An opt-in or join-in notice does not need to be a prescribed format, but in order to be valid the notice must be:

  • in writing (this can include being sent by email);
  • signed by you or, if sent by email, must include a statement from you confirming that you personally are submitting the notice.

Your opt-in or join-in notice will only be valid provided you have not previously submitted such a notice within the last 12 months.

  • If valid, your employer must enrol the employee at the next available pay reference period;
  • Your employer will then pay the relevant employer contributions and deduct any necessary contributions from you.

On What figure will I and my employer have to pay pension contributions?

The default position is that you will pay pension contributions on what’s called “qualifying earnings” from your employment.

Qualifying earnings include almost all forms of taxable pay such as:

  • Salary or Wages
  • Commission
  • Bonuses
  • Overtime
  • Statutory Sick Pay
  • Statutory Maternity Pay
  • Ordinary or Additional Statutory Paternity Pay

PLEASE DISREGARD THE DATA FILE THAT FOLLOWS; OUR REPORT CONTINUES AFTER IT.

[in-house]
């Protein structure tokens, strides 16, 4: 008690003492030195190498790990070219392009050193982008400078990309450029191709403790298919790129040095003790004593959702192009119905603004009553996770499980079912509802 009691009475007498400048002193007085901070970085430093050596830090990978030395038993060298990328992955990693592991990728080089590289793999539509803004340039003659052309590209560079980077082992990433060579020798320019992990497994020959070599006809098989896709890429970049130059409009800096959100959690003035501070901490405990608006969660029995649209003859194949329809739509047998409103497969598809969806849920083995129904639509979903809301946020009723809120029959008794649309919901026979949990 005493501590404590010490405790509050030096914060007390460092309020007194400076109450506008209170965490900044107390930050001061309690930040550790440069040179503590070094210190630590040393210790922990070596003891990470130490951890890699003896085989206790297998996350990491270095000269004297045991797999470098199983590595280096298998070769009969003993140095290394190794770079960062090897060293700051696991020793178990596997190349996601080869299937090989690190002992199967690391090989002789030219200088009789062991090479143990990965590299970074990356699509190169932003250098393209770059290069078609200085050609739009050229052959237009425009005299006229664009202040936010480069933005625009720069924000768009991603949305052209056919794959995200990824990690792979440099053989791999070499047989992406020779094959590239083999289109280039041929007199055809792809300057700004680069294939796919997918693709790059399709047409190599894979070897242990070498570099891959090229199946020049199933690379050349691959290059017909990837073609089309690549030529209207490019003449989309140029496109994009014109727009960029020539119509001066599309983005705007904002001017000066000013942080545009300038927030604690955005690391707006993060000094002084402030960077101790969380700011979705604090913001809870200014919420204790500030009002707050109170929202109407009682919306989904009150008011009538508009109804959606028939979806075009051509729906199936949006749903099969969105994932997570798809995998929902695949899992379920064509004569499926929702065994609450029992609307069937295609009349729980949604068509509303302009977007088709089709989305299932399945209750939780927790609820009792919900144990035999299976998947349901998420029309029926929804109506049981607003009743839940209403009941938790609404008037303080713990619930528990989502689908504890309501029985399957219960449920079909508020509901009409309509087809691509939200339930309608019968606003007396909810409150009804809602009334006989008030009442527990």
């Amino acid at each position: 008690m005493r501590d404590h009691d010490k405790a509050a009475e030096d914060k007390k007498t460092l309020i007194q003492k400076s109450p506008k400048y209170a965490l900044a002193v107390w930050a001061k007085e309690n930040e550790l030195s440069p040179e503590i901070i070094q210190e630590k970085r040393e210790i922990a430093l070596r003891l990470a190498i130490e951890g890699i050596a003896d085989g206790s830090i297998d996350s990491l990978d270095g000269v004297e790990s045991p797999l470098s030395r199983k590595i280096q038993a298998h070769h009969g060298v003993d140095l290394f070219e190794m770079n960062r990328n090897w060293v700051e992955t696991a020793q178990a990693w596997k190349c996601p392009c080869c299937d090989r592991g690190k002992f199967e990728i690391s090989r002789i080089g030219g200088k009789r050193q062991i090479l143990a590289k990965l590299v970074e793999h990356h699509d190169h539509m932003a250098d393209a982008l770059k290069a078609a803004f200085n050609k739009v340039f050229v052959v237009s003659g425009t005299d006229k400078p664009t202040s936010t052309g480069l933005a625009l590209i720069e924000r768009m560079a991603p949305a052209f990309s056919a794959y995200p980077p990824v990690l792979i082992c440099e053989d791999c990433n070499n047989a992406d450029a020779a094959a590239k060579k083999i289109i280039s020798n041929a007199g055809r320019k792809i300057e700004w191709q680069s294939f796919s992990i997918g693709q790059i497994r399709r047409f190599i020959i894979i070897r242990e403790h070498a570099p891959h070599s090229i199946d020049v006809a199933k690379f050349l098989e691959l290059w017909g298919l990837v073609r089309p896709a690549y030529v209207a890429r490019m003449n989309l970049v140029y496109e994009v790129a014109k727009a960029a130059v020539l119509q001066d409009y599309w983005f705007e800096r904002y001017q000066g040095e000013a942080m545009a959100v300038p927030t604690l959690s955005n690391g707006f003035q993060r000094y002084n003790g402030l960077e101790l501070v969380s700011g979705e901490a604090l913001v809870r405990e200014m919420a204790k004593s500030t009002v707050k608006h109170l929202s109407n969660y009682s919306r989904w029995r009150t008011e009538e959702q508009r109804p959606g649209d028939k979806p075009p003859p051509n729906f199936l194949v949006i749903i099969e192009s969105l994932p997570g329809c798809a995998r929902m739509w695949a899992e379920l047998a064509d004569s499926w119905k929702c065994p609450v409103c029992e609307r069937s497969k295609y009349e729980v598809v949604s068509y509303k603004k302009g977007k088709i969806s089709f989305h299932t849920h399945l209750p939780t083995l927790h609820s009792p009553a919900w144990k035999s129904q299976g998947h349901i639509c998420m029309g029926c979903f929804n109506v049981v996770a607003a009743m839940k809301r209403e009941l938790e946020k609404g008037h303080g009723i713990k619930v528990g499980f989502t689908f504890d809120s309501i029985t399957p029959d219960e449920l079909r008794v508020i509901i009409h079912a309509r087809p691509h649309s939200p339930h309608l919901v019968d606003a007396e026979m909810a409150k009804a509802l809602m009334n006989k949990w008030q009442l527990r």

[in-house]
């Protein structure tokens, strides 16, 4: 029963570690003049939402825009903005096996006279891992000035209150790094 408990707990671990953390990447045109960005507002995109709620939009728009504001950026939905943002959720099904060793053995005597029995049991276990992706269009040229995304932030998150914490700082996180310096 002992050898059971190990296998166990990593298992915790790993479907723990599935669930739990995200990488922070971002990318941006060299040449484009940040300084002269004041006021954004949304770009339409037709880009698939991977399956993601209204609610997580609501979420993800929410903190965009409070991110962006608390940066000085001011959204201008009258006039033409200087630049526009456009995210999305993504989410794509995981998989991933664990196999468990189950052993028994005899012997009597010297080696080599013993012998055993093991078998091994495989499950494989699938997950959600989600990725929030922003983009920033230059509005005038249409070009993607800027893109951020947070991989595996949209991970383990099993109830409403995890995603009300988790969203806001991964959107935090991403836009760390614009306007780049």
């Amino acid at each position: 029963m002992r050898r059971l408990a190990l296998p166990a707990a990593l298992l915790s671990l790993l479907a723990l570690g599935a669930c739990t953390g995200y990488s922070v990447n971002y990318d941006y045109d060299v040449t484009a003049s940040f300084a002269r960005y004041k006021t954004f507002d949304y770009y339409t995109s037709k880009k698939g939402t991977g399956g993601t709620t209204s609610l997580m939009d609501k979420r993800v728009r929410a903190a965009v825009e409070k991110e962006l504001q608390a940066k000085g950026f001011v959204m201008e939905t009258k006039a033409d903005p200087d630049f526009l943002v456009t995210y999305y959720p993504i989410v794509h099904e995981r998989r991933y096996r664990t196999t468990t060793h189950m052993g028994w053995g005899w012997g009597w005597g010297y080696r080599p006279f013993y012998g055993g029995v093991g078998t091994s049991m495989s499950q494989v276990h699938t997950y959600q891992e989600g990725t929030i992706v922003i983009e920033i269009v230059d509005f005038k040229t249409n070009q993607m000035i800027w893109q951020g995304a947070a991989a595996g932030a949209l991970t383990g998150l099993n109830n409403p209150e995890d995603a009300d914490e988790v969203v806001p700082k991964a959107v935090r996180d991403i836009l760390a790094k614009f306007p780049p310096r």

• Statutory Adoption Pay

However, you will only pay pension contributions on gross earnings which fall in the following bands:

- Between £5,876 and £45,000 a year }
- Between £490 and £3,750 a month } (bands for 2017/18)

Your specific qualifying earnings will be assessed each and every pay period (normally monthly but it could be weekly or four weekly in some employments).

How much do I have to pay in Pension Contributions?

The contributions you and you and employer will have to make as a minimum are as follows:

Contribution Phasing Period

Minimum Employer Contribution

Minimum Employee Contribution

Minimum Total Contribution

Phase 1

Up to 5th April 2018




Phase 2

6th April 2018 to 5th April 2019




Phase 3

6th April 2019 onwards




There is no requirement on you or your employer to pay more than the minimum but both you and your employer can choose to pay more.